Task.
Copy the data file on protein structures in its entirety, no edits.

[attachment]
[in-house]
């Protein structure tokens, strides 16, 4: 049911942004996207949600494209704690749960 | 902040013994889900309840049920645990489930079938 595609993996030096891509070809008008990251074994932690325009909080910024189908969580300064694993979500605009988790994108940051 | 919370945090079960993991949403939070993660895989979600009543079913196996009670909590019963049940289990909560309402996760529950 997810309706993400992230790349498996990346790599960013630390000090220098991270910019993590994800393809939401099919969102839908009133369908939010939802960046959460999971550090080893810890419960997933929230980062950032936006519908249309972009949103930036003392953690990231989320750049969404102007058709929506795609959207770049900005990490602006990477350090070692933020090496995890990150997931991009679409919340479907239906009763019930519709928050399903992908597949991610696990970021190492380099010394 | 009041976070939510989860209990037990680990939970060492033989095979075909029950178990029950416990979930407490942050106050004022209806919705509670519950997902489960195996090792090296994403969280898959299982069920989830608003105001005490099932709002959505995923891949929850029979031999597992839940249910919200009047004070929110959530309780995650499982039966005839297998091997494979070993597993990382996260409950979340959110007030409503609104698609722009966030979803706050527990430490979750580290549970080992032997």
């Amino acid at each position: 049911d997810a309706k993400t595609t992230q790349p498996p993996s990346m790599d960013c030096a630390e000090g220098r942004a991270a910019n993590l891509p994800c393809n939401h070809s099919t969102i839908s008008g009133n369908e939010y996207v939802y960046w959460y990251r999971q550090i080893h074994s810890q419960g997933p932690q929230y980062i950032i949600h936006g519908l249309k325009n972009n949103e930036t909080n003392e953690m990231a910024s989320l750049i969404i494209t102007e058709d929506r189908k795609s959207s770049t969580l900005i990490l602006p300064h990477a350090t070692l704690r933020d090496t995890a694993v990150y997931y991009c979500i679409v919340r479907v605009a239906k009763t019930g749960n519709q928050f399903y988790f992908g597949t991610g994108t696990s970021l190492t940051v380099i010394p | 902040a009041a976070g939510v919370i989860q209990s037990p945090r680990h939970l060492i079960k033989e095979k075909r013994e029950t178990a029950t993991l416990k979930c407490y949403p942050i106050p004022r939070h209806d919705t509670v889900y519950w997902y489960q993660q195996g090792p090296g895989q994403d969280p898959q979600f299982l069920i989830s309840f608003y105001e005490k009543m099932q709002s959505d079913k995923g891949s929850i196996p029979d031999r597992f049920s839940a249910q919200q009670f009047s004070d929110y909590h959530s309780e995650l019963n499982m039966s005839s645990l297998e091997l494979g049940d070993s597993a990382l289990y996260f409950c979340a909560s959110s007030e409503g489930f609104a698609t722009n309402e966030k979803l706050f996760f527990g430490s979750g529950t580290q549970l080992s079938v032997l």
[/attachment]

[in-house]
């Protein structure tokens, strides 16, 4: 049911942004996207949600494209704690749960 | 902040013994889900309840049920645990489930079938 595609993996030096891509070809008008990251074994932690325009909080910024189908969580300064694993979500605009988790994108940051 | 919370945090079960993991949403939070993660895989979600009543079913196996009670909590019963049940289990909560309402996760529950 997810309706993400992230790349498996990346790599960013630390000090220098991270910019993590994800393809939401099919969102839908009133369908939010939802960046959460999971550090080893810890419960997933929230980062950032936006519908249309972009949103930036003392953690990231989320750049969404102007058709929506795609959207770049900005990490602006990477350090070692933020090496995890990150997931991009679409919340479907239906009763019930519709928050399903992908597949991610696990970021190492380099010394 | 009041976070939510989860209990037990680990939970060492033989095979075909029950178990029950416990979930407490942050106050004022209806919705509670519950997902489960195996090792090296994403969280898959299982069920989830608003105001005490099932709002959505995923891949929850029979031999597992839940249910919200009047004070929110959530309780995650499982039966005839297998091997494979070993597993990382996260409950979340959110007030409503609104698609722009966030979803706050527990430490979750580290549970080992032997």
């Amino acid at each position: 049911d997810a309706k993400t595609t992230q790349p498996p993996s990346m790599d960013c030096a630390e000090g220098r942004a991270a910019n993590l891509p994800c393809n939401h070809s099919t969102i839908s008008g009133n369908e939010y996207v939802y960046w959460y990251r999971q550090i080893h074994s810890q419960g997933p932690q929230y980062i950032i949600h936006g519908l249309k325009n972009n949103e930036t909080n003392e953690m990231a910024s989320l750049i969404i494209t102007e058709d929506r189908k795609s959207s770049t969580l900005i990490l602006p300064h990477a350090t070692l704690r933020d090496t995890a694993v990150y997931y991009c979500i679409v919340r479907v605009a239906k009763t019930g749960n519709q928050f399903y988790f992908g597949t991610g994108t696990s970021l190492t940051v380099i010394p | 902040a009041a976070g939510v919370i989860q209990s037990p945090r680990h939970l060492i079960k033989e095979k075909r013994e029950t178990a029950t993991l416990k979930c407490y949403p942050i106050p004022r939070h209806d919705t509670v889900y519950w997902y489960q993660q195996g090792p090296g895989q994403d969280p898959q979600f299982l069920i989830s309840f608003y105001e005490k009543m099932q709002s959505d079913k995923g891949s929850i196996p029979d031999r597992f049920s839940a249910q919200q009670f009047s004070d929110y909590h959530s309780e995650l019963n499982m039966s005839s645990l297998e091997l494979g049940d070993s597993a990382l289990y996260f409950c979340a909560s959110s007030e409503g489930f609104a698609t722009n309402e966030k979803l706050f996760f527990g430490s979750g529950t580290q549970l080992s079938v032997l």